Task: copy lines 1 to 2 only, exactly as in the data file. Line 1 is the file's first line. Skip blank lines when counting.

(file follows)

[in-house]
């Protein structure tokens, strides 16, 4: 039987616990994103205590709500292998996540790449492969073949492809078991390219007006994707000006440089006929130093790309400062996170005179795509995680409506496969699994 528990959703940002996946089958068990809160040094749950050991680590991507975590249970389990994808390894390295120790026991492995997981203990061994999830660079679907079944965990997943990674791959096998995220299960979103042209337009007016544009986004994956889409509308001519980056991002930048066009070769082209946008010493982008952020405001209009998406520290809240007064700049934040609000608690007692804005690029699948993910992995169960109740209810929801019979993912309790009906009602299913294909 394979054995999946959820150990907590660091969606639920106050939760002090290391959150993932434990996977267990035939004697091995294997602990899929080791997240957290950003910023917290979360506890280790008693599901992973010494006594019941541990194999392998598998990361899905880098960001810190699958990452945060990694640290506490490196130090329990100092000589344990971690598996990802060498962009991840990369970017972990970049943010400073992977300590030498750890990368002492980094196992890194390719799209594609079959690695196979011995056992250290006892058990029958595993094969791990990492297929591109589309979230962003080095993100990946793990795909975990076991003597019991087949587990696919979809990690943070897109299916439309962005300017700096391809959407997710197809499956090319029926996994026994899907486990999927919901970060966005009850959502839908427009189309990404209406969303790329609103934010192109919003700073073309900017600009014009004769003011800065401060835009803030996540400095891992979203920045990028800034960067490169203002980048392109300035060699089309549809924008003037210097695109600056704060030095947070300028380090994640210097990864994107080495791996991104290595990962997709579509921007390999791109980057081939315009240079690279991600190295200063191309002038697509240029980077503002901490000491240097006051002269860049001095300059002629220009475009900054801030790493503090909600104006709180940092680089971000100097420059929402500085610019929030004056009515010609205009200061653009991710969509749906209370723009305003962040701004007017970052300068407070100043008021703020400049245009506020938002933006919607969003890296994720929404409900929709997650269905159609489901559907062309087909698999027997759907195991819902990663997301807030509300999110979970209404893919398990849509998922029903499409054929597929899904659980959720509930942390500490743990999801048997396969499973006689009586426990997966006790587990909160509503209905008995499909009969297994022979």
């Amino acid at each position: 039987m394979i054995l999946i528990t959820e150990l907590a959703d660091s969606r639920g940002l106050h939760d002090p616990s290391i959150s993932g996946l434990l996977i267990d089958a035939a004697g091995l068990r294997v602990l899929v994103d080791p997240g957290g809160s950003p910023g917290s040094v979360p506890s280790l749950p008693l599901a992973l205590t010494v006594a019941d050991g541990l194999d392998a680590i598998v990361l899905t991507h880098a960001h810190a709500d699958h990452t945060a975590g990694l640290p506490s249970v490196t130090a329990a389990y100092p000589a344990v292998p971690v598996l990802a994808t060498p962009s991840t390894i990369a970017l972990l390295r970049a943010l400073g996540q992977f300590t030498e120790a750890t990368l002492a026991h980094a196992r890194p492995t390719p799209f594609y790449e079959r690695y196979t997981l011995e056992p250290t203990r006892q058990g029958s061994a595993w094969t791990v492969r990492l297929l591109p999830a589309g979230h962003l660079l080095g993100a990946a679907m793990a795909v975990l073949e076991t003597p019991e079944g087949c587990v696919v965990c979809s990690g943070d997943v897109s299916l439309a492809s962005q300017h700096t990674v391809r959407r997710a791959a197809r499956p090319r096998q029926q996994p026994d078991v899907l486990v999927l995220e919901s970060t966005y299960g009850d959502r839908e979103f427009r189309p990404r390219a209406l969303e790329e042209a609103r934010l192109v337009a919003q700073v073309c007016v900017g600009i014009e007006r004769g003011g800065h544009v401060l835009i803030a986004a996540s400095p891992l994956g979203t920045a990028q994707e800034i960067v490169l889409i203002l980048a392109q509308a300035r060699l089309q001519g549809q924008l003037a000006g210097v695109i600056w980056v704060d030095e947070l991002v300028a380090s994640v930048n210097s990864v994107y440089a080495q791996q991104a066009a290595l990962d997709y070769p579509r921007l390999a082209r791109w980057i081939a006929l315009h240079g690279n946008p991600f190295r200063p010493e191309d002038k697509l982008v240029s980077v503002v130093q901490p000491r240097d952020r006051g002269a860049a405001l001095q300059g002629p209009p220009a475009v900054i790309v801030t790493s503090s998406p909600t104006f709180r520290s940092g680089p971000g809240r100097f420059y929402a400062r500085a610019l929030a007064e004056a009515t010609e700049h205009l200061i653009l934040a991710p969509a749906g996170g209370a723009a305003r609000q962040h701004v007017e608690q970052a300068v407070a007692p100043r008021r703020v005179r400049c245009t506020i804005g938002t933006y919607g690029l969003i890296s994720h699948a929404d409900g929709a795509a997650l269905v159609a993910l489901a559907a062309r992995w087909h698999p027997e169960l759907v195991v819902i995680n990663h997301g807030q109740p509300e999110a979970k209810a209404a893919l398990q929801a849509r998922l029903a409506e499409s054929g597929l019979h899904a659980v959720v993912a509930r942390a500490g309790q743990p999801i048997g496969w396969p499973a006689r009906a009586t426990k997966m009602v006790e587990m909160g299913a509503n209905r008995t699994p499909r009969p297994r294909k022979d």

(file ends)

[in-house]
């Protein structure tokens, strides 16, 4: 039987616990994103205590709500292998996540790449492969073949492809078991390219007006994707000006440089006929130093790309400062996170005179795509995680409506496969699994 528990959703940002996946089958068990809160040094749950050991680590991507975590249970389990994808390894390295120790026991492995997981203990061994999830660079679907079944965990997943990674791959096998995220299960979103042209337009007016544009986004994956889409509308001519980056991002930048066009070769082209946008010493982008952020405001209009998406520290809240007064700049934040609000608690007692804005690029699948993910992995169960109740209810929801019979993912309790009906009602299913294909 394979054995999946959820150990907590660091969606639920106050939760002090290391959150993932434990996977267990035939004697091995294997602990899929080791997240957290950003910023917290979360506890280790008693599901992973010494006594019941541990194999392998598998990361899905880098960001810190699958990452945060990694640290506490490196130090329990100092000589344990971690598996990802060498962009991840990369970017972990970049943010400073992977300590030498750890990368002492980094196992890194390719799209594609079959690695196979011995056992250290006892058990029958595993094969791990990492297929591109589309979230962003080095993100990946793990795909975990076991003597019991087949587990696919979809990690943070897109299916439309962005300017700096391809959407997710197809499956090319029926996994026994899907486990999927919901970060966005009850959502839908427009189309990404209406969303790329609103934010192109919003700073073309900017600009014009004769003011800065401060835009803030996540400095891992979203920045990028800034960067490169203002980048392109300035060699089309549809924008003037210097695109600056704060030095947070300028380090994640210097990864994107080495791996991104290595990962997709579509921007390999791109980057081939315009240079690279991600190295200063191309002038697509240029980077503002901490000491240097006051002269860049001095300059002629220009475009900054801030790493503090909600104006709180940092680089971000100097420059929402500085610019929030004056009515010609205009200061653009991710969509749906209370723009305003962040701004007017970052300068407070100043008021703020400049245009506020938002933006919607969003890296994720929404409900929709997650269905159609489901559907062309087909698999027997759907195991819902990663997301807030509300999110979970209404893919398990849509998922029903499409054929597929899904659980959720509930942390500490743990999801048997396969499973006689009586426990997966006790587990909160509503209905008995499909009969297994022979």